Vaccine Can Induce CD4-Mediated Responses to Homocitrullinated Peptides via Multiple HLA-Types and Confer Anti-Tumor Immunity

Vaccine Can Induce CD4-Mediated Responses to Homocitrullinated Peptides via Multiple HLA-Types and Confer Anti-Tumor Immunity

Katherine Cook, Wei Xue, Suha Atabani, Peter Symonds, Abdullah Al Omari, Ian Daniels, Sabaria Shah, Ruhul Hasan Choudhury, Daisy Weston, Rachael Metheringham, Victoria Brentville and Lindy Durrant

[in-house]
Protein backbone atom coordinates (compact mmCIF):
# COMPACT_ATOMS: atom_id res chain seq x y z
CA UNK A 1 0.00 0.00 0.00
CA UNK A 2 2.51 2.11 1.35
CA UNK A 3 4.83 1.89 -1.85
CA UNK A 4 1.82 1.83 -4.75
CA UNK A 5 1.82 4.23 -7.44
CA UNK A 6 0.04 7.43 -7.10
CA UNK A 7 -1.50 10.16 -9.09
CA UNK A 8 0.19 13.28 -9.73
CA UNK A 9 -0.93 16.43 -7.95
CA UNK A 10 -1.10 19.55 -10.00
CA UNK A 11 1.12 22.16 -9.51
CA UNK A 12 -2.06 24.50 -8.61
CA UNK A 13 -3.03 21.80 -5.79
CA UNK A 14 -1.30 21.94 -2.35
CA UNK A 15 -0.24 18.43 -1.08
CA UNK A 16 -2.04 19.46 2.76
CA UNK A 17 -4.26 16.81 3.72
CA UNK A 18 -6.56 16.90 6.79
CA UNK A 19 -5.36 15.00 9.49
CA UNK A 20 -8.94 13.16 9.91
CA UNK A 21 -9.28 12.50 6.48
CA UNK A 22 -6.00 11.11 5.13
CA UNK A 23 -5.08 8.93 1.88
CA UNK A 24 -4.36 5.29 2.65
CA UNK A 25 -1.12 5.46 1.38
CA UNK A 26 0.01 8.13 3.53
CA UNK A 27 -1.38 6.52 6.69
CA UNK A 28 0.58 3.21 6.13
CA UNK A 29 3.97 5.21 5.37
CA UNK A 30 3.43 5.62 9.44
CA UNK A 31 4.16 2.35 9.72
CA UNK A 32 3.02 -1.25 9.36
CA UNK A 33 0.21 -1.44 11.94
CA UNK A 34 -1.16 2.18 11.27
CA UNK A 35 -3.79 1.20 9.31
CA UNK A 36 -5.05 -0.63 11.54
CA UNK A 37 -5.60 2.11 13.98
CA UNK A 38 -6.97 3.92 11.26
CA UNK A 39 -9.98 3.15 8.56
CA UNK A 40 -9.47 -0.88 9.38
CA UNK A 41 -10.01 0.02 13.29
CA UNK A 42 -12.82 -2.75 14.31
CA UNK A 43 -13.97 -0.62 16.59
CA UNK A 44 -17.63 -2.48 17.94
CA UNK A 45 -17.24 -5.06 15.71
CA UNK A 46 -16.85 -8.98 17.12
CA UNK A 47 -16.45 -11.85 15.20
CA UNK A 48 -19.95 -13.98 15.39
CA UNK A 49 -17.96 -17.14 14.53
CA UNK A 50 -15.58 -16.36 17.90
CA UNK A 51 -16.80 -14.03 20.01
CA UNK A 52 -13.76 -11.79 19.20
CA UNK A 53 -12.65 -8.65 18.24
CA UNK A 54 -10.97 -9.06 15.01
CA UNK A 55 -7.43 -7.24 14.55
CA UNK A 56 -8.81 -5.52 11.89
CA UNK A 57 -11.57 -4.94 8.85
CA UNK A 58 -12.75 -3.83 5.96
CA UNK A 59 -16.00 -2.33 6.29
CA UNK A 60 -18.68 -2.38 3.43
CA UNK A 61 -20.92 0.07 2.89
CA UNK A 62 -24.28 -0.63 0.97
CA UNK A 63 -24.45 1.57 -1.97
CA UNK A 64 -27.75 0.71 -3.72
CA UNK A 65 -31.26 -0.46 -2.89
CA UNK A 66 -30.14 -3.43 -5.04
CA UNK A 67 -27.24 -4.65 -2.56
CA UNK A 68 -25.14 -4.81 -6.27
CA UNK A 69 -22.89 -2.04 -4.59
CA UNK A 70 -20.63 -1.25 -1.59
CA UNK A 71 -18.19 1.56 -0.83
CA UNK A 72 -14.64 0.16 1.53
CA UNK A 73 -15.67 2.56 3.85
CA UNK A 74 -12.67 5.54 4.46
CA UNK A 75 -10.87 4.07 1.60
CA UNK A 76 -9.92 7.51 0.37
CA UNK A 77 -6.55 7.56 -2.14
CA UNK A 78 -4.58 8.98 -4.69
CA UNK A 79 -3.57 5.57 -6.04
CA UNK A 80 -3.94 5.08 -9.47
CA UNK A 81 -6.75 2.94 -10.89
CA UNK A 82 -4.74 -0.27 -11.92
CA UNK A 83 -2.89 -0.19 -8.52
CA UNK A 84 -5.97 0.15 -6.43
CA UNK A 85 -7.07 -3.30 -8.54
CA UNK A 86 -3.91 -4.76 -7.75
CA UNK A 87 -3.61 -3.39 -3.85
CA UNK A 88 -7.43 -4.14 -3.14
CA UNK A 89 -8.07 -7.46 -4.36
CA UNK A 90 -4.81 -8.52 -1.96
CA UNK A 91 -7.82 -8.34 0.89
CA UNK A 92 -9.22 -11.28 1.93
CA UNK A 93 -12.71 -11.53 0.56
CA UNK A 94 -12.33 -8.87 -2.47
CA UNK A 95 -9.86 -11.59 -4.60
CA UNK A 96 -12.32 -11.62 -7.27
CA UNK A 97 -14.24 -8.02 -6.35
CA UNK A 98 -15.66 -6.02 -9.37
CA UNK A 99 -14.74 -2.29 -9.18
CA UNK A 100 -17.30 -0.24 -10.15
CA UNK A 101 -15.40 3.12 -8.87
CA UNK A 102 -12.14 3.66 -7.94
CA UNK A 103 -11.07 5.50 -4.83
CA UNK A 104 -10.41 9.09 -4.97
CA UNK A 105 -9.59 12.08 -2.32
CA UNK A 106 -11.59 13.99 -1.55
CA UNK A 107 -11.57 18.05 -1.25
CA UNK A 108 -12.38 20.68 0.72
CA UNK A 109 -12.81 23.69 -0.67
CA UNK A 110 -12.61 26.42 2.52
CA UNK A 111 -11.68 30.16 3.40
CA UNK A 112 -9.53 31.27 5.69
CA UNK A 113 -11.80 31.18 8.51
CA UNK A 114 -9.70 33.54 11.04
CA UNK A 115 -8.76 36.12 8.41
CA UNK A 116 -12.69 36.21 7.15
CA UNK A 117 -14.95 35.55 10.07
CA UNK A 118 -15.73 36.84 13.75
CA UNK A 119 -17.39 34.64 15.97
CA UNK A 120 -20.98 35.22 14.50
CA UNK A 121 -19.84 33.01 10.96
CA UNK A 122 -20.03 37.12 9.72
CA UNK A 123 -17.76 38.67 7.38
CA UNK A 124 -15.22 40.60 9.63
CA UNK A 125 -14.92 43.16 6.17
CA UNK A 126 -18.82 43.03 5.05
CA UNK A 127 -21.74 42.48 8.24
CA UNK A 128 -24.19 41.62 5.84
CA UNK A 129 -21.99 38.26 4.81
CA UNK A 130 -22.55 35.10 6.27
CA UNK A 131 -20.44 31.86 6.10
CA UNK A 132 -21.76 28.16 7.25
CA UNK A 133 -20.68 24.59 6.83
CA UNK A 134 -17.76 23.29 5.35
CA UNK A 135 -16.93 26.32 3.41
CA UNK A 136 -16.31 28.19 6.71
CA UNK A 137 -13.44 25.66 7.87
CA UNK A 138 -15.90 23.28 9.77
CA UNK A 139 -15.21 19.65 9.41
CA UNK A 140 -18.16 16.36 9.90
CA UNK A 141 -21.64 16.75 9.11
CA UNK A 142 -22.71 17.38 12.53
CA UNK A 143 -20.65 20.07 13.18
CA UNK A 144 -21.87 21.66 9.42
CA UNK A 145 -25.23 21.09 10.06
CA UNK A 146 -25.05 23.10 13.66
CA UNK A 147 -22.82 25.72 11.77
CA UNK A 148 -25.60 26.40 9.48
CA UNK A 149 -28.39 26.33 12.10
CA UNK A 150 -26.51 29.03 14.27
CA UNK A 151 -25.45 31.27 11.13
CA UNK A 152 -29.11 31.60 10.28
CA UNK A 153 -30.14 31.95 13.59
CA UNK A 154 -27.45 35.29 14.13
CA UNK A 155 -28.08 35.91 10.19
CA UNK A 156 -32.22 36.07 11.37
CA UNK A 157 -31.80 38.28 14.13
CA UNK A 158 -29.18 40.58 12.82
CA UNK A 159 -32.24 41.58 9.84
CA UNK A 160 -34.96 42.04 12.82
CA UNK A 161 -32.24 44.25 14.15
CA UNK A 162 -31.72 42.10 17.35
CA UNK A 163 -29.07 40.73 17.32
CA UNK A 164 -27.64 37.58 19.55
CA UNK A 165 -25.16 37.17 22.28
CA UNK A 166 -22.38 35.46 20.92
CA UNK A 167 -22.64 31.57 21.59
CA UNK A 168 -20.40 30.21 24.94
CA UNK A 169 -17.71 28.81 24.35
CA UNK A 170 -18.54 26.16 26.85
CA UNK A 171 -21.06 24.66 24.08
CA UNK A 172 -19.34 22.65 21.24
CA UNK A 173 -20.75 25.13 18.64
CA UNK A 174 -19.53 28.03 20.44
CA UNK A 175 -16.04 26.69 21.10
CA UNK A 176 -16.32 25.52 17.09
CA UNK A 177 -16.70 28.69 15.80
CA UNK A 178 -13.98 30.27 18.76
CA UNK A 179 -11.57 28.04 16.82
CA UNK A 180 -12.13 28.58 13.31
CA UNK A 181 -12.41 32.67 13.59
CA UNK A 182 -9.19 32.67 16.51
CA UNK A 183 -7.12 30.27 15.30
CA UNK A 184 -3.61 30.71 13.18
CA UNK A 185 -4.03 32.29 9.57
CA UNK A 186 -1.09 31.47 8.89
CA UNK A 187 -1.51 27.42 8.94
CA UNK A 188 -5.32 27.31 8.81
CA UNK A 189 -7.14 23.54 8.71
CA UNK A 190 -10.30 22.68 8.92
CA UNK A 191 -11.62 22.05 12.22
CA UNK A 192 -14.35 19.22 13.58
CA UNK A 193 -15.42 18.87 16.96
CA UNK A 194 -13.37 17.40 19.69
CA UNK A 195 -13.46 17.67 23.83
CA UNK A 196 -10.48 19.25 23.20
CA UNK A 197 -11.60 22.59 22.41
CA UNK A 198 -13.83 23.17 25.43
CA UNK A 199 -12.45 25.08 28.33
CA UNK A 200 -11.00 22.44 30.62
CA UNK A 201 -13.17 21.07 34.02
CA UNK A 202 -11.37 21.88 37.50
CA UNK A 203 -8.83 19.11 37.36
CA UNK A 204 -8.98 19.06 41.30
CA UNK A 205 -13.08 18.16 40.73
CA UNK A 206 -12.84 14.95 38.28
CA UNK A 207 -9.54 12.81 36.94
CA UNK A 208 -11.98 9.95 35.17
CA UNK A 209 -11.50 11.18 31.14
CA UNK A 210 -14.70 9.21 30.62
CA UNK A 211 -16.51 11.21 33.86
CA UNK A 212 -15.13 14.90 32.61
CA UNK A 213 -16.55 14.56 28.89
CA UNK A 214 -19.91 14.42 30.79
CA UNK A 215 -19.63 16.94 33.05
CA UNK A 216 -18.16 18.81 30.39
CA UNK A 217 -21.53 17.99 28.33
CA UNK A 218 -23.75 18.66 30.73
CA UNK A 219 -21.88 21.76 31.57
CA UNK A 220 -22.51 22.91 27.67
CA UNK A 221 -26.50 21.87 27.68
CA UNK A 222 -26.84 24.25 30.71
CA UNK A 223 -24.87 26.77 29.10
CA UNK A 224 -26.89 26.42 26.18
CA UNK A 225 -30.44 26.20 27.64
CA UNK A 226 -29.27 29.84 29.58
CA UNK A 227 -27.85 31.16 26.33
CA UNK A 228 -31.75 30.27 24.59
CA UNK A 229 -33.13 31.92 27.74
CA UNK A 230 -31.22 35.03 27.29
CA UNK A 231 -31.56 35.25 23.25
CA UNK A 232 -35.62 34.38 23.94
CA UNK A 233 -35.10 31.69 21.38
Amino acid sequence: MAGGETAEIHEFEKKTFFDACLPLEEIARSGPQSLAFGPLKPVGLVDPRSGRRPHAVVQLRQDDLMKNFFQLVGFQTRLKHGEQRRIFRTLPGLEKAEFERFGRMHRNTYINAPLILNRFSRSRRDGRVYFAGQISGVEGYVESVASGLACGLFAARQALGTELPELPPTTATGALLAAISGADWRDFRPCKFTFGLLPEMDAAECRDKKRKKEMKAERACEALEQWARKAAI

ABSTRACT: Homocitrullination is the post translation modification (PTM) of the amino acid lysine to homocitrulline also referred to as carbamylation. This PTM has mainly been studied in relation to autoimmune diseases including rheumatoid arthritis. Homocitrullination of lysines alters their charge which can lead to generation of neoepitopes that are differentially presented by MHC-II and induce modification-specific immune responses. Homocitrullination is often considered a process which triggers autoimmune disease by bypassing self-tolerance however, we suggest that homocitrullination may also have an alternative role in immune responses including protection against cancer. Here we demonstrate that immune responses to homocitrullinated peptides from three different proteins can be induced via multiple HLA-types. Immunization of Balb/c or HLA-transgenic DR4 and DR1 mice can induce modification-specific CD4 mediated IFNγ responses. Healthy human donors show a clear repertoire for the homocitrullinated Vimentin peptide (Vim116-135Hcit), with modification-specific and oligoclonal responses. Importantly, in vivo homocitrulline specific Vim116-135Hcit, Cyk8 371-388Hcit and Aldo 140-157Hcit responses are able to confer an anti-tumor effect in the murine B16 melanoma model. The Vim116- 135Hcit anti-tumor response was dependent upon tumor expression of MHC-II suggesting the direct recognition of PTMs on tumor is an important anti-tumor mechanism. Cancer patients also have a CD4 repertoire for Vim116-135Hcit. Together these results suggest that homocitrulline-specific immune responses can be generated in healthy mice and detected in human donors through a variety of HLA-restrictions. Immunization can induce responses to Vim116-135Hcit, Aldolase 140-157Hcit and Cyk8 371-388Hcit which provide anti-tumor therapy across several HLA-types. Our results advance our understanding of homocitrulline-specific immune responses, with implications for a number of fields beyond autoimmunity, including tumor immune surveillance.